|Appears in Collections:||Psychology Journal Articles|
|Peer Review Status:||Refereed|
|Title:||Alcohol and the Developing Brain: Why Neurons Die and How Survivors Change|
|Citation:||Granato A & Dering B (2018) Alcohol and the Developing Brain: Why Neurons Die and How Survivors Change. International Journal of Molecular Sciences, 19 (10), Art. No.: 2992. https://doi.org/10.3390/ijms19102992.|
|Abstract:||The consequences of alcohol drinking during pregnancy are dramatic and usually referred to as fetal alcohol spectrum disorders (FASD). This condition is one of the main causes of intellectual disability in Western countries. The immature fetal brain exposed to ethanol undergoes massive neuron death. However, the same mechanisms leading to cell death can also be responsible for changes of developmental plasticity. As a consequence of such a maladaptive plasticity, the functional damage to central nervous system structures is amplified and leads to permanent sequelae. Here we review the literature dealing with experimental FASD, focusing on the alterations of the cerebral cortex. We propose that the reciprocal interaction between cell death and maladaptive plasticity represents the main pathogenetic mechanism of the alcohol-induced damage to the developing brain.|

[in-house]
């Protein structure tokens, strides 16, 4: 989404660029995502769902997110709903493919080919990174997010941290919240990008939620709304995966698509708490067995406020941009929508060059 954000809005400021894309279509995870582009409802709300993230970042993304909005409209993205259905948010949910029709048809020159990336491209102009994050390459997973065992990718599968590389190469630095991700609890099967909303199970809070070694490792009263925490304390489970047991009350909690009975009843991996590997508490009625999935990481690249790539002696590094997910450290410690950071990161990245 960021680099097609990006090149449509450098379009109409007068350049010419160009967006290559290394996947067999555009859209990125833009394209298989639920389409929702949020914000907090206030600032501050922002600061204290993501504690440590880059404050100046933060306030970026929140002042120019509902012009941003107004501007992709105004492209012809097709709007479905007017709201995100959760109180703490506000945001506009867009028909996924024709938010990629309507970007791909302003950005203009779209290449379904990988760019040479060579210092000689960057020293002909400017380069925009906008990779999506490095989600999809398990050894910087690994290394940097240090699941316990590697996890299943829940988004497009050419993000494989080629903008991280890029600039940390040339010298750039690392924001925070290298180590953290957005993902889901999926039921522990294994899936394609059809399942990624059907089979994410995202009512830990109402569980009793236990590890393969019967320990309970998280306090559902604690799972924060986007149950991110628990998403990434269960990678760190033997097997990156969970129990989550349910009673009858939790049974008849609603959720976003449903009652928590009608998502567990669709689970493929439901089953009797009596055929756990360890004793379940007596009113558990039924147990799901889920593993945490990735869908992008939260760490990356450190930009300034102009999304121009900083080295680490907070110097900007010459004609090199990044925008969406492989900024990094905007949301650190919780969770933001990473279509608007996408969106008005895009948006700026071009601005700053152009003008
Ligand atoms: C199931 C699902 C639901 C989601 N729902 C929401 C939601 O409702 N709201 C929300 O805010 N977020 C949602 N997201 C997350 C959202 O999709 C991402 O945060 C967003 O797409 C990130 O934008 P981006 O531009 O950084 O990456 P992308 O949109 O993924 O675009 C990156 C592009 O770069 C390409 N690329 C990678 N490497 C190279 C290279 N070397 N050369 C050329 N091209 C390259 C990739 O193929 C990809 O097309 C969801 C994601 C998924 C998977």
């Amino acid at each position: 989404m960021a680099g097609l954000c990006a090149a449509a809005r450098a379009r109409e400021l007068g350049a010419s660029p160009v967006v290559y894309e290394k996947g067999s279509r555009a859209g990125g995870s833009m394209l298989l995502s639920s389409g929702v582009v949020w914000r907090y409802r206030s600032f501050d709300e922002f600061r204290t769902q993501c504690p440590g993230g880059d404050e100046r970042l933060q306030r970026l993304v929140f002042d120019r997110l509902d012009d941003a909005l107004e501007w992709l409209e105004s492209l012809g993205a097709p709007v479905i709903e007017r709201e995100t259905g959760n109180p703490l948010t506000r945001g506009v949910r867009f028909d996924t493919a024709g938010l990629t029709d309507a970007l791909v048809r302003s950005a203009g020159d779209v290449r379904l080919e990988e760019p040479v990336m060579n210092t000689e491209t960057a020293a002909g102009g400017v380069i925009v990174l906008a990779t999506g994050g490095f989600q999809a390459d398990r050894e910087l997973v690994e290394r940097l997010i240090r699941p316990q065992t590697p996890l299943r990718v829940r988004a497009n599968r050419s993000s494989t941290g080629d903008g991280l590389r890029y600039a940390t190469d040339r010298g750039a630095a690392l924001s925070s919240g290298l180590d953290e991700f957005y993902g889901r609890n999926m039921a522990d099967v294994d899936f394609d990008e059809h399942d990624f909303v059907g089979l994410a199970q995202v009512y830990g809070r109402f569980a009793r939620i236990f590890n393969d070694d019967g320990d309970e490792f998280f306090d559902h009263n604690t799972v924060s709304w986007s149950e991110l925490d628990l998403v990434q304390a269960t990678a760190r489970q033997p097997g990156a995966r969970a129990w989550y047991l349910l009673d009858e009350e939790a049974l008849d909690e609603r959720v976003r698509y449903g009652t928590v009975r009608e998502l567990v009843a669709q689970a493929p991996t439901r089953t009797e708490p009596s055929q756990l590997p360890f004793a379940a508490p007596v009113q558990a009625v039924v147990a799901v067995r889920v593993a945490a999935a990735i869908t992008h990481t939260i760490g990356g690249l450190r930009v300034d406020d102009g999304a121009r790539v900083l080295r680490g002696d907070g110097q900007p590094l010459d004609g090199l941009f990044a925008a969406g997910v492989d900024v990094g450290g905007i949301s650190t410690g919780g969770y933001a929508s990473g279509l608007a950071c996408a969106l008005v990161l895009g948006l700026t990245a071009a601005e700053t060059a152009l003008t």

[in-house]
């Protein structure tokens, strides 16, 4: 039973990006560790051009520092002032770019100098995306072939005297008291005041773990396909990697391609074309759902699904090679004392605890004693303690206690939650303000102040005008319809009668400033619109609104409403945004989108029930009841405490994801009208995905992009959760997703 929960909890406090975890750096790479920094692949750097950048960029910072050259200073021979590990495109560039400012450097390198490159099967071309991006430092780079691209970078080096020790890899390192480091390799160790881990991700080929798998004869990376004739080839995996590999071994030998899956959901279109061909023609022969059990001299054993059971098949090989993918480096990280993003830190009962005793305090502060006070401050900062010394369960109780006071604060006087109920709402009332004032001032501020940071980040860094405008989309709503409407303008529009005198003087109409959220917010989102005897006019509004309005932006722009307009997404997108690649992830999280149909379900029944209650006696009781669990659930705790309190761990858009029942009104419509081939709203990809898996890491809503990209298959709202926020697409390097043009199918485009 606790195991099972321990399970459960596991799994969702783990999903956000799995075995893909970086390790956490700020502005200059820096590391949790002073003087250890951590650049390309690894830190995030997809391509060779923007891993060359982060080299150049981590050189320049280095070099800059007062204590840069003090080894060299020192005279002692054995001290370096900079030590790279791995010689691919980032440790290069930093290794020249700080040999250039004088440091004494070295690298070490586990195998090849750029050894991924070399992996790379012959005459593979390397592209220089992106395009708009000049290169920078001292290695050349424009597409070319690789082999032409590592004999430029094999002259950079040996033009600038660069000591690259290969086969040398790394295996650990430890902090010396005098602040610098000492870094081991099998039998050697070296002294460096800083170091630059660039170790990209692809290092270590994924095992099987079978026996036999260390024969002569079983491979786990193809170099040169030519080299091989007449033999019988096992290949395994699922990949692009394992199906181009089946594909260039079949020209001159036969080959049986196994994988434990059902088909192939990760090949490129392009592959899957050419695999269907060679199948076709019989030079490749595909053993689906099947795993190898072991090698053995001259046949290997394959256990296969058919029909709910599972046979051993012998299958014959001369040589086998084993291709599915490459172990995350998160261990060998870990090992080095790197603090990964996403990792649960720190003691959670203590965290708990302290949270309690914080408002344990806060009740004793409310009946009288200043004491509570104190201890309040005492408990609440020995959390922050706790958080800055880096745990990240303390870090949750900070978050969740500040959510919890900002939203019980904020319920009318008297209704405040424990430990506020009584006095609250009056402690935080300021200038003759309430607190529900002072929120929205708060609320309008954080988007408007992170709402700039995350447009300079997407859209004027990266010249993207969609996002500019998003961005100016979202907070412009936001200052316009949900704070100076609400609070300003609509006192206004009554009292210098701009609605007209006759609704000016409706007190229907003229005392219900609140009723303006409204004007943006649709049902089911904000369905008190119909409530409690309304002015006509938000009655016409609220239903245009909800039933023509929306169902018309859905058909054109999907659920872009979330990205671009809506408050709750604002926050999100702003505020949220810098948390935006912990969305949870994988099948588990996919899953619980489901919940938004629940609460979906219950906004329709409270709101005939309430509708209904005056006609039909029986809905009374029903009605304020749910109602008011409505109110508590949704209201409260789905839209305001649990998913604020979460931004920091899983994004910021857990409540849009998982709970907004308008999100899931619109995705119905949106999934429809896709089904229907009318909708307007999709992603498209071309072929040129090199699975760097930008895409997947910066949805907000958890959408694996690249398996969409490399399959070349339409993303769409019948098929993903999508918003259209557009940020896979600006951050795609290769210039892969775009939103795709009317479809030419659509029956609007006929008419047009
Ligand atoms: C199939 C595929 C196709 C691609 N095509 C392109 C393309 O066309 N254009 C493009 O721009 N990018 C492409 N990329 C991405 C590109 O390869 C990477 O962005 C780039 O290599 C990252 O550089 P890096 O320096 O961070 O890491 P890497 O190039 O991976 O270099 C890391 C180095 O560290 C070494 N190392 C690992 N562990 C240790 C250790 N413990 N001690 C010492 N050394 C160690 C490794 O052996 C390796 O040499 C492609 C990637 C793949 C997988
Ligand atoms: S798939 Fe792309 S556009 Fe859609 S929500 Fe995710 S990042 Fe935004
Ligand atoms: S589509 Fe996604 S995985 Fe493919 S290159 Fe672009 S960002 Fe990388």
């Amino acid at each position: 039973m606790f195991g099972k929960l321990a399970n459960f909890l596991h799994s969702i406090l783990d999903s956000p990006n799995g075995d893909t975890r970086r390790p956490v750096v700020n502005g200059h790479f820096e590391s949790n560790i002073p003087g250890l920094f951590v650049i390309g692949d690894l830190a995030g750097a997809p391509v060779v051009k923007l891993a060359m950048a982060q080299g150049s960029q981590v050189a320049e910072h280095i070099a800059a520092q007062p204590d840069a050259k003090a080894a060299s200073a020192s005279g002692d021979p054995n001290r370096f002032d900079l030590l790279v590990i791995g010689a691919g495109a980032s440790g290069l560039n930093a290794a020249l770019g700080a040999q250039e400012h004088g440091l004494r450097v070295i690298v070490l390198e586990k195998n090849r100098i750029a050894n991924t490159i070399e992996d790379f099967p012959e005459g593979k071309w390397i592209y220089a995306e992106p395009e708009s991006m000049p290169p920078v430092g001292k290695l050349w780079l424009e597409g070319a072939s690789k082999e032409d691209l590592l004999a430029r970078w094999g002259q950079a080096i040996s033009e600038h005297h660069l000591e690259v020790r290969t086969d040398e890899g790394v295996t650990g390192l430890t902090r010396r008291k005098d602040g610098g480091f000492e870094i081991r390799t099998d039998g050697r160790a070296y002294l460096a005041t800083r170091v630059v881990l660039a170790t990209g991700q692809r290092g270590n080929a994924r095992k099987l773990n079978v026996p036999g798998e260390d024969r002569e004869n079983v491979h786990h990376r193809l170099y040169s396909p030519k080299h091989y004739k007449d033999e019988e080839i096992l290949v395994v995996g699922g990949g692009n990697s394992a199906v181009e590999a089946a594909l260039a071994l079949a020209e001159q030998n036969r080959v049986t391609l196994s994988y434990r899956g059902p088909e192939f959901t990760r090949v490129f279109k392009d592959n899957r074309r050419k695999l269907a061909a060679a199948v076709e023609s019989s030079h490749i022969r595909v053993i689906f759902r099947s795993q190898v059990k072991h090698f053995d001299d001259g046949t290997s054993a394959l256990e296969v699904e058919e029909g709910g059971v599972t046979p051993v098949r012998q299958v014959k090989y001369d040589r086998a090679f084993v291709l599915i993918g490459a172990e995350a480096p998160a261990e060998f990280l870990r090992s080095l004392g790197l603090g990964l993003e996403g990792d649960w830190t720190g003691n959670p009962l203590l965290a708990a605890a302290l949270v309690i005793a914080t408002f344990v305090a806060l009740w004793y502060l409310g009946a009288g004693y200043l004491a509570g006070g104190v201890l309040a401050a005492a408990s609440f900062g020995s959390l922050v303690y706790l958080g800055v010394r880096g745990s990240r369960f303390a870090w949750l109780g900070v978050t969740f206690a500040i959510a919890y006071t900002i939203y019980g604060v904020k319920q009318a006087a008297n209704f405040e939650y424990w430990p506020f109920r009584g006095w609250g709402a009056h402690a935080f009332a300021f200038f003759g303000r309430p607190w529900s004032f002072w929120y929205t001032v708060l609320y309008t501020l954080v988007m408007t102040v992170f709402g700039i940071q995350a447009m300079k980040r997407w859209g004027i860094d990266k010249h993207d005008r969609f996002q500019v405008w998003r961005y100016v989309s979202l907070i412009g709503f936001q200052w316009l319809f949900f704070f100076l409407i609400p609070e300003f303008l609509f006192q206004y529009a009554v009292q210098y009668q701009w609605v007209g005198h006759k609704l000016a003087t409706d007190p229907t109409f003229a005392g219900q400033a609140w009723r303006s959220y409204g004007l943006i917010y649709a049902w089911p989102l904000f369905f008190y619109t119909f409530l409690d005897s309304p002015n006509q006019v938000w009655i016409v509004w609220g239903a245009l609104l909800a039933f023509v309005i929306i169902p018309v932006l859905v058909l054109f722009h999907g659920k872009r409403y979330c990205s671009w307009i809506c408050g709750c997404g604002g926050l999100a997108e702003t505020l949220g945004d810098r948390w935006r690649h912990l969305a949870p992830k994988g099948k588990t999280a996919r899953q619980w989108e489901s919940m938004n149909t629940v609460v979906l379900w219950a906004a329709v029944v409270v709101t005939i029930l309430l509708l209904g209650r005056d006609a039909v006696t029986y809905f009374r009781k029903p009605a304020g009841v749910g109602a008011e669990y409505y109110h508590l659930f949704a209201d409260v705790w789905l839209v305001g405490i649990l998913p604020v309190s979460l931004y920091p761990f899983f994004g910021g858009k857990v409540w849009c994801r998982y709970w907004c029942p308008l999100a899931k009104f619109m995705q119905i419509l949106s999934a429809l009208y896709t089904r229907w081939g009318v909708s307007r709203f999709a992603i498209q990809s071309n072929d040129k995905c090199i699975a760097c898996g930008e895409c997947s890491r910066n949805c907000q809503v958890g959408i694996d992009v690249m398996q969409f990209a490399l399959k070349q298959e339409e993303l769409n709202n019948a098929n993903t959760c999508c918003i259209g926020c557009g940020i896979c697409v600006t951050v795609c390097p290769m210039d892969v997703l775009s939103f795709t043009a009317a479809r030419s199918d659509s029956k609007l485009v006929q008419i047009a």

|Rights:||This is an open access article distributed under the Creative Commons Attribution License which permits unrestricted use, distribution, and reproduction in any medium, provided the original work is properly cited. (CC BY 4.0).|
|ijms-19-02992.pdf||Fulltext - Published Version||486.8 kB||Adobe PDF||View/Open|
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